Are we headed for a Greater Depression?
Sorry to ruin your day with such an abrupt reminder of the precipice on which we sit, particularly when Mr. Market is numbing the reality by mainlining FAANG. But, better to prepare for the bear before the bear prepares for you.
The “bear” in this case isn’t specifically Wall Street. I mean, sure, we’ve likely got a bear market stalking us. But that’s a different story. No, the bear I’m talking about is a metaphor for the overall economy. Few exist in history analogous to the one we’re now in: widespread unemployment, economic contraction unlike anything the country has ever experienced, a raging pandemic that seems to be catching a second wind, a bumbling federal government/White House ill-equipped for the fight at hand, social discord, interest rates methodically inching toward negative, a US dollar on a southerly track, the Federal Reserve now shooting BBs rather than bullets.
I could go on, but, frankly, kicking an economy that can’t lift itself up seems overkill.
So, let’s just jump to the point: Preparing for this bear means owning gold.
I don’t say that from a gold-bug’s perspective. I say that relative to gold’s place in economic history as the solution – in some form or another – to pretty much every significant economic crisis going back millennia.
This time will be no different. It never is. The stories change, the reasons for the crises change, but the solution always involves gold bring stability to a currency or an economy. It happened in ancient times, in Rome and Greece. It happened in modern times, when FDR confiscated gold in 1933, repriced it 69% higher and, in the process, sacrificed the US dollar to save a collapsing economy.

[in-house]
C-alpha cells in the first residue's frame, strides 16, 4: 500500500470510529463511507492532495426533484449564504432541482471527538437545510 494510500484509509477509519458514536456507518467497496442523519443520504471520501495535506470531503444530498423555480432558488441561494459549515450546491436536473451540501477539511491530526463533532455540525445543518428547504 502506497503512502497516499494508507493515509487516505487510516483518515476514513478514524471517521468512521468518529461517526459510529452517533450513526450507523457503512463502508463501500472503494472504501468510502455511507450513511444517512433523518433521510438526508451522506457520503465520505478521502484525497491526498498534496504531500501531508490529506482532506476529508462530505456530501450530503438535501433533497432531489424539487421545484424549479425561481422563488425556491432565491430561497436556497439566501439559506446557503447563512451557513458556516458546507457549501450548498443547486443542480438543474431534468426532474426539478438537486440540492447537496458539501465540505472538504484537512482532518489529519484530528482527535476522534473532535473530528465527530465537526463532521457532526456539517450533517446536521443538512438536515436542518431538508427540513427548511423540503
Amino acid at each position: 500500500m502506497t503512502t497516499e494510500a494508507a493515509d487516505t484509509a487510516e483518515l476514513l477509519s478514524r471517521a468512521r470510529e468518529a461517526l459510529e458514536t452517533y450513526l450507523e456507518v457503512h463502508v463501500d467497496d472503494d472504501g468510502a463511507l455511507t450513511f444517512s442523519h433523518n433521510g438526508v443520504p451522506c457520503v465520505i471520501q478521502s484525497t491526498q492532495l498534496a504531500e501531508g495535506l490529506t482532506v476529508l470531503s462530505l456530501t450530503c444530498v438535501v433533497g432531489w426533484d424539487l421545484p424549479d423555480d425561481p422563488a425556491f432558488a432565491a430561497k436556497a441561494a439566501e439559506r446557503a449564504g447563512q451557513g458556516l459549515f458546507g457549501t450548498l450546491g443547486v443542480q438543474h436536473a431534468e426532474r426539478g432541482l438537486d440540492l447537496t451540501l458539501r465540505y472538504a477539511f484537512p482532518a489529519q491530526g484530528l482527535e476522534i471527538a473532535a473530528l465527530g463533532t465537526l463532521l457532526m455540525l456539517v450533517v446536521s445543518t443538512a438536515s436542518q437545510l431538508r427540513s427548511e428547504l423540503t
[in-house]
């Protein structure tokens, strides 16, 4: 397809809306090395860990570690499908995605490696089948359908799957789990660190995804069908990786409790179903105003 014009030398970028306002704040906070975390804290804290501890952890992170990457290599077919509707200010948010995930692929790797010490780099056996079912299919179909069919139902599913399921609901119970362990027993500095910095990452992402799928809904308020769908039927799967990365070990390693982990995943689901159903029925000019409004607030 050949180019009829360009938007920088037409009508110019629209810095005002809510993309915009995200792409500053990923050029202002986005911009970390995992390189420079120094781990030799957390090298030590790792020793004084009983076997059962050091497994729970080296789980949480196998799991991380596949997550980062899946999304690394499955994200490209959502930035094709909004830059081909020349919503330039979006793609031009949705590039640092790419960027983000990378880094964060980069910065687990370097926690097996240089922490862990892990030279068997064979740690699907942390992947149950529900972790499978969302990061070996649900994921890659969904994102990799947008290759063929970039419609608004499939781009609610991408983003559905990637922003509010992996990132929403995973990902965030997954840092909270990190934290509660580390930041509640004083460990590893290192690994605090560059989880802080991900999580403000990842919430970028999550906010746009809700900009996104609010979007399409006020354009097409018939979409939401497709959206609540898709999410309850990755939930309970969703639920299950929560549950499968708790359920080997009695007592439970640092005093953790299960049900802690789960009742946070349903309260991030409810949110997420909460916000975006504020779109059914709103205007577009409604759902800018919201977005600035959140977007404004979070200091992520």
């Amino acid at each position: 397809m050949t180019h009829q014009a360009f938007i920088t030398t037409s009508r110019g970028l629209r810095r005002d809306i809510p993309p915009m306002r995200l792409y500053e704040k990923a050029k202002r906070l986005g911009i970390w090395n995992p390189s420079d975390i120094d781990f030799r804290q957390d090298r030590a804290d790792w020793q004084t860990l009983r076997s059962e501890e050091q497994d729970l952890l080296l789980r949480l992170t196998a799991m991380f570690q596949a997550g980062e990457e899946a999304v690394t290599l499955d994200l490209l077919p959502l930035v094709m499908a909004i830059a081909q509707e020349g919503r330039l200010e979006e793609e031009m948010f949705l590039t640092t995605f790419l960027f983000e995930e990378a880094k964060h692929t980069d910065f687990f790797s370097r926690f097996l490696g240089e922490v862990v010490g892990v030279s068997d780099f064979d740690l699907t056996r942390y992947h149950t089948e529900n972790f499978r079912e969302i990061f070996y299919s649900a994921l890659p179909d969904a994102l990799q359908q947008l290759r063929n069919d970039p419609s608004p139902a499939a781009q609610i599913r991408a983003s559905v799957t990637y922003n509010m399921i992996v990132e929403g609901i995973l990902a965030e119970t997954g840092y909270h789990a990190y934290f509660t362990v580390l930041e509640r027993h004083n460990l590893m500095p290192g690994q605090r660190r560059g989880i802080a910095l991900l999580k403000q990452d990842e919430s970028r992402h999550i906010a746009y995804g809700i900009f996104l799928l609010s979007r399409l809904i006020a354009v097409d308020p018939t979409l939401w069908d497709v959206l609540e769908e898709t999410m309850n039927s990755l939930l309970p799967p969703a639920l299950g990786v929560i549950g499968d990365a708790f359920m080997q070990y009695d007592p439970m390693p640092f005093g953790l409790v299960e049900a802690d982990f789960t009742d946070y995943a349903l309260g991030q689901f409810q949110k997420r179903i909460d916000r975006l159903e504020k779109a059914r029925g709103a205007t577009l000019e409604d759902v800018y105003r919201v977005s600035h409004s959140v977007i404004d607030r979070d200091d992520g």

So the question really isn’t, “Will gold come to the rescue again?” The question is: How to play gold to best benefit from what’s likely?
Gold ETFs, though wildly popular, might not be the best answer because of a particular event that emerged back in March and April, when Covid first began running amok in America. Challenges popped up in London with HSBC and the SPDR Gold Trust, the famous GLD exchange-traded fund. But that, too, is a different story.
Part of that is recent news that Papua New Guinea won’t renew a lease on a mine Barrick owns with a Chinese partner. That would pull more than 200,000 ounces out of Barrick’s annual production stream of just over five million ounces.
Frankly, in the grand scheme of gold, Papua New Guinea is a side note.
Yes, it’s about 4% of Barrick’s production, and that’s not chump change. But we’re now seeing Wall Street firms such as Goldman, BofA, and others call for $3,000 gold. Some say $4,000. Some say five figures.
Not saying any of those will come to pass. But if any do, the windfall profits that drop into Barrick’s bank account will far outweigh the Papua New Guinea news.
Among gold miners, Barrick is a class act. It’s scalability rating of 99 puts it among the top companies across all industries.
That score largely reflects the fact that Barrick’s profit margins are nearly 41% and year-over-year revenue growth exceeds 32%, which itself define Barrick as one of the growthier companies on the Street.
Better still, both of those data points are certain to ramp as gold prices continue marching higher. In a largely fixed-cost business like mining, every higher prices for the underlying commodity drop to the bottom line absent anything but some taxes and whatnot.
The cherry atop this golden cake might just be that Barrick has been something of a laggard because of the Papua New Guinea news. Competitors such as Newmont (NEM), Yamana Gold (AUY), Agnico Eagle Mines (AME), and Eldorado Gold (EGO) are all up between 8% and 25% – two to six times Barrick’s effort.
As such, Barrick has some catching up to do. And it very likely will.
And if gold ultimately is called upon again to repair yet another of history’s economic crises … all bets are off. Because at that point, gold’s price is unthinkably higher. Which means Barrick’s is, too.